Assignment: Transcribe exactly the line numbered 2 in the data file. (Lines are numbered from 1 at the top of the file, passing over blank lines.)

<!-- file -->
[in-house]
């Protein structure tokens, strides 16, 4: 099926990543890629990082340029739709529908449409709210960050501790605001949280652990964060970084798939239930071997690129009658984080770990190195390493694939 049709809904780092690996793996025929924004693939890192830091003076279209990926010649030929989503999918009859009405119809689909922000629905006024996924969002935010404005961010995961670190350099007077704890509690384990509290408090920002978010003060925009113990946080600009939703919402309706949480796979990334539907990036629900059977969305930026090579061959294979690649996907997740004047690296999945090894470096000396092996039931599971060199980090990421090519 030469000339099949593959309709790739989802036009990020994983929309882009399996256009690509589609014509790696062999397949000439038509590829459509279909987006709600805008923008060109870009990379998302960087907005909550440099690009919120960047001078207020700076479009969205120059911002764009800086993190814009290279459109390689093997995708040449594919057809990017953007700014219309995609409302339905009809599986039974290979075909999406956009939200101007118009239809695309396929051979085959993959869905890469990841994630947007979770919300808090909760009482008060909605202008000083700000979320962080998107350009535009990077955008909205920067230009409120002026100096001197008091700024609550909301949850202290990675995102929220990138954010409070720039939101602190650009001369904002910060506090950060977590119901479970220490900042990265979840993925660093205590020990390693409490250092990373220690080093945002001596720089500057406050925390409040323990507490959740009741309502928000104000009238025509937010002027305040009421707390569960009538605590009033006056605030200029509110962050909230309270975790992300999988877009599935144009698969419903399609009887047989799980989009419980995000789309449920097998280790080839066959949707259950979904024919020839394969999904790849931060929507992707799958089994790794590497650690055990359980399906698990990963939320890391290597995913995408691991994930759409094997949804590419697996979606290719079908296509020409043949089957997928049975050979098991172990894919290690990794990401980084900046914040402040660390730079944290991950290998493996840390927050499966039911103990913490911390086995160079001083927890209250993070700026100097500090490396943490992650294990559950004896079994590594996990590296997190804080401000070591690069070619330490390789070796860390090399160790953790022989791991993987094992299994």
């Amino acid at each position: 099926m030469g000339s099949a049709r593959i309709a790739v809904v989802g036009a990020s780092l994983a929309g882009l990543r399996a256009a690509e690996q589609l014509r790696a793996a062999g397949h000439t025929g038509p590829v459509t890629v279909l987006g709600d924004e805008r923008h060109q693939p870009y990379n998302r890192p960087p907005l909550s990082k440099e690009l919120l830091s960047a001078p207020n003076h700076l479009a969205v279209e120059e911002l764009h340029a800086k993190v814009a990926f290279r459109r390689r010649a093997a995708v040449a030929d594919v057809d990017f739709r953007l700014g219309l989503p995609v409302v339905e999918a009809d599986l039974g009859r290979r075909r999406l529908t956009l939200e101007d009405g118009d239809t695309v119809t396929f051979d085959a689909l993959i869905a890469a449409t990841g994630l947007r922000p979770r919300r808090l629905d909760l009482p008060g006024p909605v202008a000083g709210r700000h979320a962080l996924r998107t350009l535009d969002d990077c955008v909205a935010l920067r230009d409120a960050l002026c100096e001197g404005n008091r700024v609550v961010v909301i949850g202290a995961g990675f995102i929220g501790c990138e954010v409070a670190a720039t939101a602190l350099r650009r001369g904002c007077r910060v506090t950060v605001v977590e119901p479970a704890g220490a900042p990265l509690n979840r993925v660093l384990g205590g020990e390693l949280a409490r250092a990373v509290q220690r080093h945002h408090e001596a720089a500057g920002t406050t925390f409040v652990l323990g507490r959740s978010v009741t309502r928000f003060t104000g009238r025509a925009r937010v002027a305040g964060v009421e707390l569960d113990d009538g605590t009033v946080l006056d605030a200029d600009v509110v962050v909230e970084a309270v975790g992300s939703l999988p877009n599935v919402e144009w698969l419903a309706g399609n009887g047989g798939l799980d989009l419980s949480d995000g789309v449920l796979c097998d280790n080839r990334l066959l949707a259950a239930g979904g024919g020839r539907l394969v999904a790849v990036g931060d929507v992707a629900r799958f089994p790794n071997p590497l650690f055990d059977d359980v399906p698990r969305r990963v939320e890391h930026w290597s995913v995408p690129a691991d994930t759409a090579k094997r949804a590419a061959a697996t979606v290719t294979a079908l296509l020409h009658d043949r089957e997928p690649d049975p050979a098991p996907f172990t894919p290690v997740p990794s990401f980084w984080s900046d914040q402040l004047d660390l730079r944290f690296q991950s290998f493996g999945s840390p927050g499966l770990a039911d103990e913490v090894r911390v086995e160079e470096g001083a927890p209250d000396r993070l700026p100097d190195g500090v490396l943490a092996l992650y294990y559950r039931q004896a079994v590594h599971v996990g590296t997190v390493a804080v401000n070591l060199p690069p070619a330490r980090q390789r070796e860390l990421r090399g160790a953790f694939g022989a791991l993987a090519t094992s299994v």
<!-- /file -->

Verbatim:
């Protein structure tokens, strides 16, 4: 099926990543890629990082340029739709529908449409709210960050501790605001949280652990964060970084798939239930071997690129009658984080770990190195390493694939 049709809904780092690996793996025929924004693939890192830091003076279209990926010649030929989503999918009859009405119809689909922000629905006024996924969002935010404005961010995961670190350099007077704890509690384990509290408090920002978010003060925009113990946080600009939703919402309706949480796979990334539907990036629900059977969305930026090579061959294979690649996907997740004047690296999945090894470096000396092996039931599971060199980090990421090519 030469000339099949593959309709790739989802036009990020994983929309882009399996256009690509589609014509790696062999397949000439038509590829459509279909987006709600805008923008060109870009990379998302960087907005909550440099690009919120960047001078207020700076479009969205120059911002764009800086993190814009290279459109390689093997995708040449594919057809990017953007700014219309995609409302339905009809599986039974290979075909999406956009939200101007118009239809695309396929051979085959993959869905890469990841994630947007979770919300808090909760009482008060909605202008000083700000979320962080998107350009535009990077955008909205920067230009409120002026100096001197008091700024609550909301949850202290990675995102929220990138954010409070720039939101602190650009001369904002910060506090950060977590119901479970220490900042990265979840993925660093205590020990390693409490250092990373220690080093945002001596720089500057406050925390409040323990507490959740009741309502928000104000009238025509937010002027305040009421707390569960009538605590009033006056605030200029509110962050909230309270975790992300999988877009599935144009698969419903399609009887047989799980989009419980995000789309449920097998280790080839066959949707259950979904024919020839394969999904790849931060929507992707799958089994790794590497650690055990359980399906698990990963939320890391290597995913995408691991994930759409094997949804590419697996979606290719079908296509020409043949089957997928049975050979098991172990894919290690990794990401980084900046914040402040660390730079944290991950290998493996840390927050499966039911103990913490911390086995160079001083927890209250993070700026100097500090490396943490992650294990559950004896079994590594996990590296997190804080401000070591690069070619330490390789070796860390090399160790953790022989791991993987094992299994």